Does it look bad to only stay until contracted?

Discussion in 'General Education' started by tamilda, Oct 11, 2014.

  1. tamilda

    tamilda Rookie

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    Oct 11, 2014

    My commute is absolutely awful if I stay any longer than 3:30pm. I'd prefer to rush home as soon as my contracted time is up (3:15pm). But I'm worried that the fact that I arrive and depart EXACTLY at contracted times will make me look bad in the eyes of the principal. For the record, after going home and relaxing for a few hours, I end up working the rest of the evening :( What do you guys think?
     
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  3. giraffe326

    giraffe326 Virtuoso

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    As long as you get your job done, I don't see how it matters.

    I do usually get to school 20-40 minutes before my contracted time, but there are some weeks where I leave at my contracted time every day. Other weeks I'm there late everyday. No one stays late at my school- it is empty w/in 30 minutes.
     
  4. Linguist92021

    Linguist92021 Phenom

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    I don't think it will make you look bad. You're supposed to stay for contracted hours, you're doing that. Other than that, if you're prepared to teach, that's all that matters.
     
  5. Go Blue!

    Go Blue! Connoisseur

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    I guess it depends on your Admin. My P shows up at 7:45 everyday - school starts at 8 - and leaves right after school whenever she can.

    We had a PD day and I was in the office as she was getting ready to leave at like 2:45 although the school day ends at 3. She joked that her union's contract said nothing about her having to stay until 3:10 like the teachers' contract. She could leave when she wanted - and she did.

    I always try to leave at contract time because traffic can be a nightmare and I just need to get out of there ASAP at the end of the day.
     
  6. YoungTeacherGuy

    YoungTeacherGuy Phenom

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    School starts at 7:40 and my principal arrives at 7:30. He's normally gone by 4:00-4:30.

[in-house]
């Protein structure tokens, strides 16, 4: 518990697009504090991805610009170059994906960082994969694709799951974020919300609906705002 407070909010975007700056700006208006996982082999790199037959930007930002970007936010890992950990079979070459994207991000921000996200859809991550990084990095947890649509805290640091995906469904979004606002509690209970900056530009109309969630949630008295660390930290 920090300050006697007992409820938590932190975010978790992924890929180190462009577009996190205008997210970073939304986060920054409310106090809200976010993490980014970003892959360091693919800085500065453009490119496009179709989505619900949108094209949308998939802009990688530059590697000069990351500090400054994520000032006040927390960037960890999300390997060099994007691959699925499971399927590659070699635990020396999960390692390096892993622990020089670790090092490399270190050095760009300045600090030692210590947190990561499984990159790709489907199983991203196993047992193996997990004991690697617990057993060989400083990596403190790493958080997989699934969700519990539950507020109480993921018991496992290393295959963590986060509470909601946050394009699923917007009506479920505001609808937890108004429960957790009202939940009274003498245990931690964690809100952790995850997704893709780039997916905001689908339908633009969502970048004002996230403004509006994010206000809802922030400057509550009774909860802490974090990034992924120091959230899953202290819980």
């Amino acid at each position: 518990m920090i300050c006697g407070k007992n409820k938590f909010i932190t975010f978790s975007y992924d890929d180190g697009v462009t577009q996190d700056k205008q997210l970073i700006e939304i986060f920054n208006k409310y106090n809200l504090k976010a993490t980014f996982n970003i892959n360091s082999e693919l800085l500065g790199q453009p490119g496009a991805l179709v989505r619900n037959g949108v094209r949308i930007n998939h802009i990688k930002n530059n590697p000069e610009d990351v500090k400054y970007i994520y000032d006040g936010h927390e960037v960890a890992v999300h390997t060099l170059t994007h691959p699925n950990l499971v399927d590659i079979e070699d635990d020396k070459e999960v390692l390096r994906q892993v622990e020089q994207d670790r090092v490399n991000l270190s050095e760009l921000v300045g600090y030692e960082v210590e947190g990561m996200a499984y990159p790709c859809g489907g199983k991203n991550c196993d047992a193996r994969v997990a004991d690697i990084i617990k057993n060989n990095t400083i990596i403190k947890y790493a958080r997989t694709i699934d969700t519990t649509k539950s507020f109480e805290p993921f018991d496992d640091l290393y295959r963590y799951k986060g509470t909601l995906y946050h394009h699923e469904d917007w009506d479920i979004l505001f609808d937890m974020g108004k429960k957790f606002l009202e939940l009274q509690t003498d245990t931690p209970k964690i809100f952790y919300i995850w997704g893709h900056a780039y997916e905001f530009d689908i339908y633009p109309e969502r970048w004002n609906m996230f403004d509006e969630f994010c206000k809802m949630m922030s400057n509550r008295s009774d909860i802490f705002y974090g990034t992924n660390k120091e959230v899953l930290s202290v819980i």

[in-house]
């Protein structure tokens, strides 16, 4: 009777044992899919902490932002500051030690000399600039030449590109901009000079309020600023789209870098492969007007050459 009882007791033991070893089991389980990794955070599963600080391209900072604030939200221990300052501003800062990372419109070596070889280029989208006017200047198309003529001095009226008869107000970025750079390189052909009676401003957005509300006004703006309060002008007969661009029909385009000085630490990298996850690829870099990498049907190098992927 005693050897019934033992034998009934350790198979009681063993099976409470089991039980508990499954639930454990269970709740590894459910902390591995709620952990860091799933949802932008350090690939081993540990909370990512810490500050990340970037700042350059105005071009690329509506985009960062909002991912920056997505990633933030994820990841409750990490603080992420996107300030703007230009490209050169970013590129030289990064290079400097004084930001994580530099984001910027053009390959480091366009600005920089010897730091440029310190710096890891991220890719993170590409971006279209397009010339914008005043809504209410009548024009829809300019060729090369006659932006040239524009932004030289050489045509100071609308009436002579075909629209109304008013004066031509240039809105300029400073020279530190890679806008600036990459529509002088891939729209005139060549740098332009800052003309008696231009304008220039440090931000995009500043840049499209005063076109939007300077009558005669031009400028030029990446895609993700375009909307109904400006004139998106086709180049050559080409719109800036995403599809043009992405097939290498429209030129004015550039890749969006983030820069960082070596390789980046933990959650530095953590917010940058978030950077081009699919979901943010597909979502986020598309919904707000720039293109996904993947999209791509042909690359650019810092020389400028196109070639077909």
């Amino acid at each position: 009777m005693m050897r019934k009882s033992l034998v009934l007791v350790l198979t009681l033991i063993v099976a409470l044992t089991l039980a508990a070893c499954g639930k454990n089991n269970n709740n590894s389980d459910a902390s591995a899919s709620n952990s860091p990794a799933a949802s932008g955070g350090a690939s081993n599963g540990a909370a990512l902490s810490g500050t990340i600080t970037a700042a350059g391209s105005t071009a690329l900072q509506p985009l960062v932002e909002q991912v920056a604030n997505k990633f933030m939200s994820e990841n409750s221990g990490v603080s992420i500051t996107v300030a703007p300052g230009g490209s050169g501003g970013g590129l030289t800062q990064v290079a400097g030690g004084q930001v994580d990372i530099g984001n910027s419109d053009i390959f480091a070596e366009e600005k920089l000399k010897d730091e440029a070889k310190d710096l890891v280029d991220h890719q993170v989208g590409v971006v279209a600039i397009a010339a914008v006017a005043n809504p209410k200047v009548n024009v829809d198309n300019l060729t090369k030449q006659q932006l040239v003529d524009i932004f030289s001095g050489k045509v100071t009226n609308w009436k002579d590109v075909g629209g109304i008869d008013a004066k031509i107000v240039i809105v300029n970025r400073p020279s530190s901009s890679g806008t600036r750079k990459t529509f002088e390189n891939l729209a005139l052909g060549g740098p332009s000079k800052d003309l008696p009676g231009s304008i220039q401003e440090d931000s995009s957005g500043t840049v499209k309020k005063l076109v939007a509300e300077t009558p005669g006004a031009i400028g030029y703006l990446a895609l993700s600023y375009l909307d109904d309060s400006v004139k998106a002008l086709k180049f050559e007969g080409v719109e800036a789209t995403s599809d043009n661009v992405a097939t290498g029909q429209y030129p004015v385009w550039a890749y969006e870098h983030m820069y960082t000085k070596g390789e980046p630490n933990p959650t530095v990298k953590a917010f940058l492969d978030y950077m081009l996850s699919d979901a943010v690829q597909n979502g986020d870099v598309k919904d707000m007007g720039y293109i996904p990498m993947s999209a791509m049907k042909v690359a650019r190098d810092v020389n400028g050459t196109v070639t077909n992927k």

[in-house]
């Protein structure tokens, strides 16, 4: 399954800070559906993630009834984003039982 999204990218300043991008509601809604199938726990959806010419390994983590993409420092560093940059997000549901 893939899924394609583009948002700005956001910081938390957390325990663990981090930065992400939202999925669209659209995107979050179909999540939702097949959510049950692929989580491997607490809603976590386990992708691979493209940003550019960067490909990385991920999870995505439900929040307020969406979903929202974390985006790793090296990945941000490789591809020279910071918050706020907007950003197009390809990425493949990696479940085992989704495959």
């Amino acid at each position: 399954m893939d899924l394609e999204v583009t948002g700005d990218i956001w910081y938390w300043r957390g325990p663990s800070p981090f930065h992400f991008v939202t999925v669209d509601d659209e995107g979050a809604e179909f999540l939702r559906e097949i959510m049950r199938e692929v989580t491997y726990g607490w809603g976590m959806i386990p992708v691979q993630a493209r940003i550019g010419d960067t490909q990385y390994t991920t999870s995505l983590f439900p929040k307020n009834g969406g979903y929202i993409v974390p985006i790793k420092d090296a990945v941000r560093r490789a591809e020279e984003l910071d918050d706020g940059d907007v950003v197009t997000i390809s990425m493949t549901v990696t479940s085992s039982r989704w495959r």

Teachers' contracted hours are 7:15-2:30. Many leave right at 2:30.

    Personally, I couldn't care less whether a teacher leaves at 2:30 or 5:30--as long as they're doing their job!

    During my last year as a classroom teacher, I'd head out pretty much every day at my contracted time. I was extremely productive during my prep time and lunch hour.
     
  7. Peregrin5

    Peregrin5 Maven

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    I don't think it matters as long as you get your job done. It's not good to make assumptions based on what time people leave anyway. For all you know, they're putting in way more hours at home.

    I leave pretty much around contracted time, but I do my grading and planning at home. I am basically completely unproductive if I tried to stay in my classroom and work.
     
  8. Caesar753

    Caesar753 Multitudinous

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    I think that it has a lot to do with your school culture. At my school most teachers leave at contract time.
     
  9. HistoryVA

    HistoryVA Devotee

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    Honestly, it would be looked down upon at my school if you didn't stay back at least 1 day a week. However, I teach high school and that may be the difference. If we didn't stay back, students who missed quizzes, tests, etc or need help wouldn't have an opportunity to make them up.

    I know of many teachers who are out at contracted time 4 days a week and no one cares, but they do give that one day a week for students who need help.
     
  10. Peregrin5

    Peregrin5 Maven

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    Our contracted time is way past our dismissal time. Kids get dismissed at 2:45pm. Contracted time ends at 3:30pm. There are basically no students on campus at all by that time.